Mark 14:71 Parallel Verses [⇓ See commentary ⇓]

Mark 14:71, NIV: "He began to call down curses, and he swore to them, 'I don't know this man you're talking about.'"

Mark 14:71, ESV: "But he began to invoke a curse on himself and to swear, “I do not know this man of whom you speak.”"

Mark 14:71, KJV: "But he began to curse and to swear, saying, I know not this man of whom ye speak."

Mark 14:71, NASB: "But he began to curse himself and to swear, 'I do not know this man of whom you speak!'"

Mark 14:71, NLT: "Peter swore, 'A curse on me if I'm lying--I don't know this man you're talking about!'"

Mark 14:71, CSB: "Then he started to curse and swear, "I don't know this man you're talking about!""

What does Mark 14:71 mean? [⇑ See verse text ⇑]

Peter is afraid. Not only is he the follower of the man who is on trial upstairs, he is the man who cut the ear off Malchus, one of the high priest's servants (John 18:10–11). Now Peter is surrounded by the high priest's other servants as well as his personal guard. In fact, one of the servants is related to Malchus (John 18:26). Immediately after Peter's assault, Jesus healed Malchus (Luke 22:51), and it was apparently too dark and chaotic for Jesus' arresters to get a good look at Peter, but between Peter's Galilean accent and the continued interest from the servant girls, the men with Peter around the fire are beginning to wonder.

To avoid his own punishment, Peter again uses an official judicial denial and adds an oath that tempts punishment. Jewish cultural oaths were usually along the lines of, "Let it be done to me and more also if I am lying." We see the formula from Jezebel (1 Kings 19:2) and Ruth (Ruth 1:17), among others. In his panic, Peter dares God to punish him for lying, as he lies.

"Know," as translated here, is from the Greek root word oikeios. It comes from the word for house, and means to be part of someone's household, someone's close friend. Peter is all these things to Jesus. He has traveled with Jesus for three years. Along with John and James, he is one of Jesus' closest friends. But whatever love he feels for Jesus, Peter has also been using Him. Peter is willing to follow Jesus because Jesus will restore Israel and give the disciples positions of power (Matthew 19:28). When it looks like this won't happen, Peter discovers his love is too shallow to be faithful to Jesus for Jesus' sake.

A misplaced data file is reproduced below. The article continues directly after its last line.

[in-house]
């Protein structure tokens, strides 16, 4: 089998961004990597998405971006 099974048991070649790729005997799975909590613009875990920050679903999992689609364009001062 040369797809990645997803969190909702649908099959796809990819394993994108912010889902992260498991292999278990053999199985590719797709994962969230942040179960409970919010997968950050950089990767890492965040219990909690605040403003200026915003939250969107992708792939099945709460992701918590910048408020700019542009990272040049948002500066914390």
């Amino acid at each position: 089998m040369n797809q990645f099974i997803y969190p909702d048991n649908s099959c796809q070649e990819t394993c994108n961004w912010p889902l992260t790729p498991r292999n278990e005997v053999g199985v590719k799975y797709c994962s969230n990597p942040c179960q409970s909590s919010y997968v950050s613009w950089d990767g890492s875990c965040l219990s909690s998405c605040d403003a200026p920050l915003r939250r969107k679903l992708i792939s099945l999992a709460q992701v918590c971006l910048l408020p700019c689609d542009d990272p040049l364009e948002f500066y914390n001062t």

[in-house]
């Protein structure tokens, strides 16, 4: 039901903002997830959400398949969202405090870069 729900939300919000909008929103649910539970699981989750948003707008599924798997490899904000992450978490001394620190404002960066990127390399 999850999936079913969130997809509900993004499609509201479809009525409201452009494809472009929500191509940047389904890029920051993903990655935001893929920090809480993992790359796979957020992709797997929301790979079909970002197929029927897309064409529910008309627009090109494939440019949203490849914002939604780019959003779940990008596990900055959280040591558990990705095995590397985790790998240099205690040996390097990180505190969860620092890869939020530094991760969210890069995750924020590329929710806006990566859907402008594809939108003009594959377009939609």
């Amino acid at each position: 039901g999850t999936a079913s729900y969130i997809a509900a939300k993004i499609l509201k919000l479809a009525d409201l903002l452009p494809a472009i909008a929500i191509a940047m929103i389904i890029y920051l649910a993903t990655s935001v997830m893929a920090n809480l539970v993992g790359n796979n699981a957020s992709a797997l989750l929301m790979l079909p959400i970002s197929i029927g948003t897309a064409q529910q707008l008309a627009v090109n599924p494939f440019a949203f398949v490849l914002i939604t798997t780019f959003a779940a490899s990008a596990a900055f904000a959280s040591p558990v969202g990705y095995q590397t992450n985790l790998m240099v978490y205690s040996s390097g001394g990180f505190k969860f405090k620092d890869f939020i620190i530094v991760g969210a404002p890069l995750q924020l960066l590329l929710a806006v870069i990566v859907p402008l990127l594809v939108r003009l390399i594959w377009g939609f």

Jesus further addresses Peter's failing after the crucifixion when He reconciles their relationship (John 21:15–17). Three times Jesus asks Peter if Peter loves Him. The first two times, Jesus uses the word agape. Agape love includes all the feelings associated with love, but also an intentional self-sacrifice for the benefit of others (see 1 Corinthians 13). Peter responds that he feels phileo for Jesus—brotherly love. Peter has learned that he does not have in himself the courage or faithfulness to love Jesus sacrificially. Finally, Jesus asks Peter if he feels phileo for Jesus, and Peter answers in the affirmative. After Jesus ascends into heaven, when the Holy Spirit indwells Peter and the other Christ-followers (Acts 2:1–4), then Peter becomes what he always claimed to be: a faithful, fierce, courageous follower of Jesus.